How to avoid your retrospective from getting hijacked by a meeting dominator
Outside of accountability, participation is one of the biggest sources of tension for retrospectives. Gathering input from the team can be difficult so facilitators mix up the formats, have fun “Set the stage” activities, use anonymity, and do all sorts of things. Often due to recency bias, social tension, a lack of trust in the meeting’s impact, or an uneventful sprint, generating responses can be tough. But what about those times where it’s not?
You know who I’m talking about. That one person who loves to chat. Who needs to add their two cents to every topic. Who answers every question before anyone can respond. Who causes the meeting to run long. Who talks so much that their input represents the majority of the discussion and indirectly influences outcomes. The meeting dominator. It’s not always aggressive either. It’s often well-meaning and intentional. But when you have to “parking lot” every topic or only cover a fraction of what you had planned because the hour runs out, you know you’ve got an issue. How do you deal with them?
Facilitator tips 🚦
- Set clear guidelines. Start by making sure the team is aware of the meeting’s goals: “Everyone should participate for us to truly discover our opportunities for improvement. This is a safe space for constructive criticism that requires open dialogue. We all win as a team and fail as a team.”
- Set a discussion timer. There are all sorts of handy tools to help with automating this process. It’s important that the team is aware of the time left to discuss a topic as the meeting occurs or you won’t get to every topic.
- Use the parking lot. If a topic is going far beyond its allotted discussion time, create a culture of parking items for later or offline discussion. The goal isn’t to resolve everything that moment, but to at least identify and bring them to the forefront.
- Use body language to navigate the discussion. Build a habit of squaring your shoulders and body to face the person speaking each time and when you need to extinguish a dominator, direct your body away from them and towards another person for input.
- Give neutral reactions. Avoid giving cues of enthusiasm or encouragement that can spur on needless discussion. It shouldn’t be negative, you should just acknowledge the conversation and move on. Sometimes a polite “Thank you” can be just as effective at stripping down the rant and letting the group move on.
- Recap the dominator’s points. Without cutting them off or being rude, if you’re noticing repetition or rambling in a point, you need to make sure you preserve the meeting’s efficacy and time. Directly acknowledge the person, summarize their point, and ask if anyone else has input:
“Alex, you’re saying that the next steps should be:
1) Moving to Tuesday backlog grooming, and
2) Holding daily standups at 10AM, right?
Does anyone else have an opinion?”
- Respond inversely. The longer the input, the shorter your response should be and vice versa. This goes for your physical and verbal reactions.
- Prevent interruptions. Participation is the goal and we don’t want the team to think there’s a hierarchy of opinions here. Keep things respectful and make sure that everyone feels heard. Meeting dominators tend to have trouble with this because they’re so eager to contribute. Allows others — especially folks who don’t often participate much — to finish their thought.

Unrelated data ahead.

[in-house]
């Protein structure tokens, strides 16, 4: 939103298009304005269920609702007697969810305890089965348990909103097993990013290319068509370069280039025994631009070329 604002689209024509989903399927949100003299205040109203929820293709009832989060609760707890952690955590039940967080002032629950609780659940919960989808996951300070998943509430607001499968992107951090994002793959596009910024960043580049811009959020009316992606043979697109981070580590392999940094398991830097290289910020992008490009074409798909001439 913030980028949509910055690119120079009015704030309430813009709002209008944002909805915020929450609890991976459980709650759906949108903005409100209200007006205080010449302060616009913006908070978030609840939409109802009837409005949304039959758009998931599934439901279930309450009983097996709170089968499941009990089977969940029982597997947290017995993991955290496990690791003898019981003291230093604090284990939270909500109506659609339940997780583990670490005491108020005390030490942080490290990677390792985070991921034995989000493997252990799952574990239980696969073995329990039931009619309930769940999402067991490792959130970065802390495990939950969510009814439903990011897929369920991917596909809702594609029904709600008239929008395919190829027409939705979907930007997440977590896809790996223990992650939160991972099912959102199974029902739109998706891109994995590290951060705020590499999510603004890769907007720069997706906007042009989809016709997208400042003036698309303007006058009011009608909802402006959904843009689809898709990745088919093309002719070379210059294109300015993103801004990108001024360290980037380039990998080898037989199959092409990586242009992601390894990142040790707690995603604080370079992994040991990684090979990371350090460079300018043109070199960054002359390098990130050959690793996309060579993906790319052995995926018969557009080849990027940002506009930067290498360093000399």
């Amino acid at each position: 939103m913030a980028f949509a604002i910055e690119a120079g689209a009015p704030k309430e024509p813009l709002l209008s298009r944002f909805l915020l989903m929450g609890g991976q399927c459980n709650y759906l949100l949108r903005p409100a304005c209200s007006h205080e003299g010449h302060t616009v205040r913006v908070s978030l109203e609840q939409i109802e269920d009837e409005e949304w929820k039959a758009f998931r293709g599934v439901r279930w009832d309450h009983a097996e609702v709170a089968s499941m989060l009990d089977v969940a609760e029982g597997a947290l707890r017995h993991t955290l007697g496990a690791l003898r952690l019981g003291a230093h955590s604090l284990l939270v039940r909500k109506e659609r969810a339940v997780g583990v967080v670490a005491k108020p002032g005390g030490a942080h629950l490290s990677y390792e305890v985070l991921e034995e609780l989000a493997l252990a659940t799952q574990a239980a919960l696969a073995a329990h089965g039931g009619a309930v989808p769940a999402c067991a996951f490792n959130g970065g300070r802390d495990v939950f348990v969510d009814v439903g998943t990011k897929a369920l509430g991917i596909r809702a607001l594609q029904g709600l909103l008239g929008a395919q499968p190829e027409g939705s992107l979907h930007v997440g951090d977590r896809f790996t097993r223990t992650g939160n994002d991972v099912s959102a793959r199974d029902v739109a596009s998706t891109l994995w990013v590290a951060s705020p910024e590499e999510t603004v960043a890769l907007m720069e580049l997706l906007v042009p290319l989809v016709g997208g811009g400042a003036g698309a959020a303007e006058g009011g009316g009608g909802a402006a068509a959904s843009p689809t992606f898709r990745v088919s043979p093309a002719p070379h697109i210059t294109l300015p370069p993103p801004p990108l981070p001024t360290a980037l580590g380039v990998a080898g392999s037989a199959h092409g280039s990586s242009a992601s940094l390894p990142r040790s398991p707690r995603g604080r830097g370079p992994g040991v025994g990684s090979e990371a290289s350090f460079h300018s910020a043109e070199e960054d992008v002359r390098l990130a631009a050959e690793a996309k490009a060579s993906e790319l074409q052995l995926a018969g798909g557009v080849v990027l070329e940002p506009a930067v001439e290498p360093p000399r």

Aligning with the dominator 🔗
- Ask them to become the notetaker. This is an easy one and you have to do it early in the meeting but if you already know that this is a problem, making them the notetaker encourages them to channel their enthusiasm into listening.
- Have them prepare notes. If the dominator is asked to prepare notes in advance, they’ll distill their points and keep them crisp because it will force them to review the content. Then if they feel that it still merits discussion during the meeting, it will more organized and concise.
- Partner with the dominator. If this is a habit for a person, I would consider chatting with them in advance of the next meeting and asking for their help to get specific people involved. If they are keeping it in their minds that “Oh we need to get Sam to participate”, they’ll focus their enthusiasm on that goal.
- Acknowledge the dominator in private. Following the meeting, engage the person directly. Let them know how appreciative you are for their involvement but kindly remind them that a balanced perspective on the team is the most important outcome for this meeting. Ask them if there’s anything more or deeper that they need to talk through or if there’s a message they specifically want to get through to certain people and see if you can help with that. If something larger is going on beneath the surface, they should know that they’re entitled to more effective help than a retrospective and that you’re there to listen.
In an ideal world, this wouldn’t be an issue and everyone would participate evenly. But it’s never like that. People will either participate too little or too much. Either way, the goal is the same — balanced input to ensure the team uncovers learnings and actions improvements to get better for the next sprint or project. Derailing a dominator can hurt their morale and distract them from that goal. Make them feel appreciated and valued for their input, but channel their enthusiasm towards getting the entire team involved.